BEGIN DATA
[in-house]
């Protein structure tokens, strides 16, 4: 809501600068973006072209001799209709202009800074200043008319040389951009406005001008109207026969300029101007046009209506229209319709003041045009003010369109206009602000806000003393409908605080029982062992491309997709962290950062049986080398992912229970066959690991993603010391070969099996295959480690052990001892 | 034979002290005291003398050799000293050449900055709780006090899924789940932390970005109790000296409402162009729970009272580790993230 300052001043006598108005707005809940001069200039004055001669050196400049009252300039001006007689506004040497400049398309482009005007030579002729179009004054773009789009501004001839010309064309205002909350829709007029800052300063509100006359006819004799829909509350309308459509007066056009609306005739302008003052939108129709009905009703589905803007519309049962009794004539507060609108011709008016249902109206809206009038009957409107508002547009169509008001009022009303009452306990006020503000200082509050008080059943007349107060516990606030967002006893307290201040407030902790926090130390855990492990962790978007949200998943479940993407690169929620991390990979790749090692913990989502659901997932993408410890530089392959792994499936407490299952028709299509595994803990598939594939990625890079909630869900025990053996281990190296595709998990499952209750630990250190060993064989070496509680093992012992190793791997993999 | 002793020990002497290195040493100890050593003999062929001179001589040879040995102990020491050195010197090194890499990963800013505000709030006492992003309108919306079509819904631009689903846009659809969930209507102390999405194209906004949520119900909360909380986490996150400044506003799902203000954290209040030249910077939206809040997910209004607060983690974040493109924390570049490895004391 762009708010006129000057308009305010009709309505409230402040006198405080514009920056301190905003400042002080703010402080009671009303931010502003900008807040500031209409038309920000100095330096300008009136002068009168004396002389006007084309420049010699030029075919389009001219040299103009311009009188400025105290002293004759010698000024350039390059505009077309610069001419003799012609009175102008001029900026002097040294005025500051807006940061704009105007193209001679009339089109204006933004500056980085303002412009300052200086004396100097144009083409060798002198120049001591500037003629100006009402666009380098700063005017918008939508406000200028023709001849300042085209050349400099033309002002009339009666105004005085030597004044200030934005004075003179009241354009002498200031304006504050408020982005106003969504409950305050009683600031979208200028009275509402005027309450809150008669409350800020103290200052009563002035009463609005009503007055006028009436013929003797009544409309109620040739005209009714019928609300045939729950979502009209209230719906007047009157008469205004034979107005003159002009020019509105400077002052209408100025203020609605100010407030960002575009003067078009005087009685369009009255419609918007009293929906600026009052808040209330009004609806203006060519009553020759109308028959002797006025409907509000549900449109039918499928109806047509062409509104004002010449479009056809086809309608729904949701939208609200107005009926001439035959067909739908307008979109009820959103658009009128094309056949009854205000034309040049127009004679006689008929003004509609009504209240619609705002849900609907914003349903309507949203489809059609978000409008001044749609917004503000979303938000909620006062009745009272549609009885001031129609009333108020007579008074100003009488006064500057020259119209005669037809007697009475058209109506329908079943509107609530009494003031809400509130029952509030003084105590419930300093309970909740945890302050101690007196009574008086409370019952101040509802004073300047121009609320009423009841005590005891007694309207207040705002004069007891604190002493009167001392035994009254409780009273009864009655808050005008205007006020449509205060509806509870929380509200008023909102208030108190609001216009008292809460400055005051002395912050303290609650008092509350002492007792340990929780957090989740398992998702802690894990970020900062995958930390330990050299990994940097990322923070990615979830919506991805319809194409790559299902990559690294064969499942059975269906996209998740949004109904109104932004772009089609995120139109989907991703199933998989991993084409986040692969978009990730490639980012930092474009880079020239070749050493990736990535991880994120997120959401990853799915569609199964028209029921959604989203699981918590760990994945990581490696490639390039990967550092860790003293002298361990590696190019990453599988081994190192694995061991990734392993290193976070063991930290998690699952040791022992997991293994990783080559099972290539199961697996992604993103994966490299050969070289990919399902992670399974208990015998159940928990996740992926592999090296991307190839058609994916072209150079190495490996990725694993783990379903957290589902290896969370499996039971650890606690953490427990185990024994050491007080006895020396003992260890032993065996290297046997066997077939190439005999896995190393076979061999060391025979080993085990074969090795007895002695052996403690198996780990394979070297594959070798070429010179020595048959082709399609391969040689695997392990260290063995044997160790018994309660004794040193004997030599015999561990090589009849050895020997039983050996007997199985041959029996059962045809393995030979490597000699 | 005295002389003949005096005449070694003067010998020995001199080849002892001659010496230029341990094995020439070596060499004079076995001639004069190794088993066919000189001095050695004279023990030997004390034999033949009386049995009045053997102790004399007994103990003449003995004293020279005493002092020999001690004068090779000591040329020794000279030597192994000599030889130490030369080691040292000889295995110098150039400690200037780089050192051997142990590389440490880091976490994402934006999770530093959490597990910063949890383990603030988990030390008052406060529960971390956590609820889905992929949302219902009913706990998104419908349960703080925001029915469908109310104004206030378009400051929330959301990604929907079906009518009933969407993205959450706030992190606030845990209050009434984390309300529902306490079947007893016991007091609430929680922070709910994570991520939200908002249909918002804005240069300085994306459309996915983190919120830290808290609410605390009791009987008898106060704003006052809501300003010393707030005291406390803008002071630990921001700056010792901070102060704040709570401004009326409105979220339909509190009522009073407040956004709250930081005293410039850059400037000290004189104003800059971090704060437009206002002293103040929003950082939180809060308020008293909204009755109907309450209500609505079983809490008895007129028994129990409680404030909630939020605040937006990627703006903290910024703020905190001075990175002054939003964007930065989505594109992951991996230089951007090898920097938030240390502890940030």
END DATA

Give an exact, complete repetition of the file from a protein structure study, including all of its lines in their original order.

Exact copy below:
[in-house]
């Protein structure tokens, strides 16, 4: 809501600068973006072209001799209709202009800074200043008319040389951009406005001008109207026969300029101007046009209506229209319709003041045009003010369109206009602000806000003393409908605080029982062992491309997709962290950062049986080398992912229970066959690991993603010391070969099996295959480690052990001892 | 034979002290005291003398050799000293050449900055709780006090899924789940932390970005109790000296409402162009729970009272580790993230 300052001043006598108005707005809940001069200039004055001669050196400049009252300039001006007689506004040497400049398309482009005007030579002729179009004054773009789009501004001839010309064309205002909350829709007029800052300063509100006359006819004799829909509350309308459509007066056009609306005739302008003052939108129709009905009703589905803007519309049962009794004539507060609108011709008016249902109206809206009038009957409107508002547009169509008001009022009303009452306990006020503000200082509050008080059943007349107060516990606030967002006893307290201040407030902790926090130390855990492990962790978007949200998943479940993407690169929620991390990979790749090692913990989502659901997932993408410890530089392959792994499936407490299952028709299509595994803990598939594939990625890079909630869900025990053996281990190296595709998990499952209750630990250190060993064989070496509680093992012992190793791997993999 | 002793020990002497290195040493100890050593003999062929001179001589040879040995102990020491050195010197090194890499990963800013505000709030006492992003309108919306079509819904631009689903846009659809969930209507102390999405194209906004949520119900909360909380986490996150400044506003799902203000954290209040030249910077939206809040997910209004607060983690974040493109924390570049490895004391 762009708010006129000057308009305010009709309505409230402040006198405080514009920056301190905003400042002080703010402080009671009303931010502003900008807040500031209409038309920000100095330096300008009136002068009168004396002389006007084309420049010699030029075919389009001219040299103009311009009188400025105290002293004759010698000024350039390059505009077309610069001419003799012609009175102008001029900026002097040294005025500051807006940061704009105007193209001679009339089109204006933004500056980085303002412009300052200086004396100097144009083409060798002198120049001591500037003629100006009402666009380098700063005017918008939508406000200028023709001849300042085209050349400099033309002002009339009666105004005085030597004044200030934005004075003179009241354009002498200031304006504050408020982005106003969504409950305050009683600031979208200028009275509402005027309450809150008669409350800020103290200052009563002035009463609005009503007055006028009436013929003797009544409309109620040739005209009714019928609300045939729950979502009209209230719906007047009157008469205004034979107005003159002009020019509105400077002052209408100025203020609605100010407030960002575009003067078009005087009685369009009255419609918007009293929906600026009052808040209330009004609806203006060519009553020759109308028959002797006025409907509000549900449109039918499928109806047509062409509104004002010449479009056809086809309608729904949701939208609200107005009926001439035959067909739908307008979109009820959103658009009128094309056949009854205000034309040049127009004679006689008929003004509609009504209240619609705002849900609907914003349903309507949203489809059609978000409008001044749609917004503000979303938000909620006062009745009272549609009885001031129609009333108020007579008074100003009488006064500057020259119209005669037809007697009475058209109506329908079943509107609530009494003031809400509130029952509030003084105590419930300093309970909740945890302050101690007196009574008086409370019952101040509802004073300047121009609320009423009841005590005891007694309207207040705002004069007891604190002493009167001392035994009254409780009273009864009655808050005008205007006020449509205060509806509870929380509200008023909102208030108190609001216009008292809460400055005051002395912050303290609650008092509350002492007792340990929780957090989740398992998702802690894990970020900062995958930390330990050299990994940097990322923070990615979830919506991805319809194409790559299902990559690294064969499942059975269906996209998740949004109904109104932004772009089609995120139109989907991703199933998989991993084409986040692969978009990730490639980012930092474009880079020239070749050493990736990535991880994120997120959401990853799915569609199964028209029921959604989203699981918590760990994945990581490696490639390039990967550092860790003293002298361990590696190019990453599988081994190192694995061991990734392993290193976070063991930290998690699952040791022992997991293994990783080559099972290539199961697996992604993103994966490299050969070289990919399902992670399974208990015998159940928990996740992926592999090296991307190839058609994916072209150079190495490996990725694993783990379903957290589902290896969370499996039971650890606690953490427990185990024994050491007080006895020396003992260890032993065996290297046997066997077939190439005999896995190393076979061999060391025979080993085990074969090795007895002695052996403690198996780990394979070297594959070798070429010179020595048959082709399609391969040689695997392990260290063995044997160790018994309660004794040193004997030599015999561990090589009849050895020997039983050996007997199985041959029996059962045809393995030979490597000699 | 005295002389003949005096005449070694003067010998020995001199080849002892001659010496230029341990094995020439070596060499004079076995001639004069190794088993066919000189001095050695004279023990030997004390034999033949009386049995009045053997102790004399007994103990003449003995004293020279005493002092020999001690004068090779000591040329020794000279030597192994000599030889130490030369080691040292000889295995110098150039400690200037780089050192051997142990590389440490880091976490994402934006999770530093959490597990910063949890383990603030988990030390008052406060529960971390956590609820889905992929949302219902009913706990998104419908349960703080925001029915469908109310104004206030378009400051929330959301990604929907079906009518009933969407993205959450706030992190606030845990209050009434984390309300529902306490079947007893016991007091609430929680922070709910994570991520939200908002249909918002804005240069300085994306459309996915983190919120830290808290609410605390009791009987008898106060704003006052809501300003010393707030005291406390803008002071630990921001700056010792901070102060704040709570401004009326409105979220339909509190009522009073407040956004709250930081005293410039850059400037000290004189104003800059971090704060437009206002002293103040929003950082939180809060308020008293909204009755109907309450209500609505079983809490008895007129028994129990409680404030909630939020605040937006990627703006903290910024703020905190001075990175002054939003964007930065989505594109992951991996230089951007090898920097938030240390502890940030």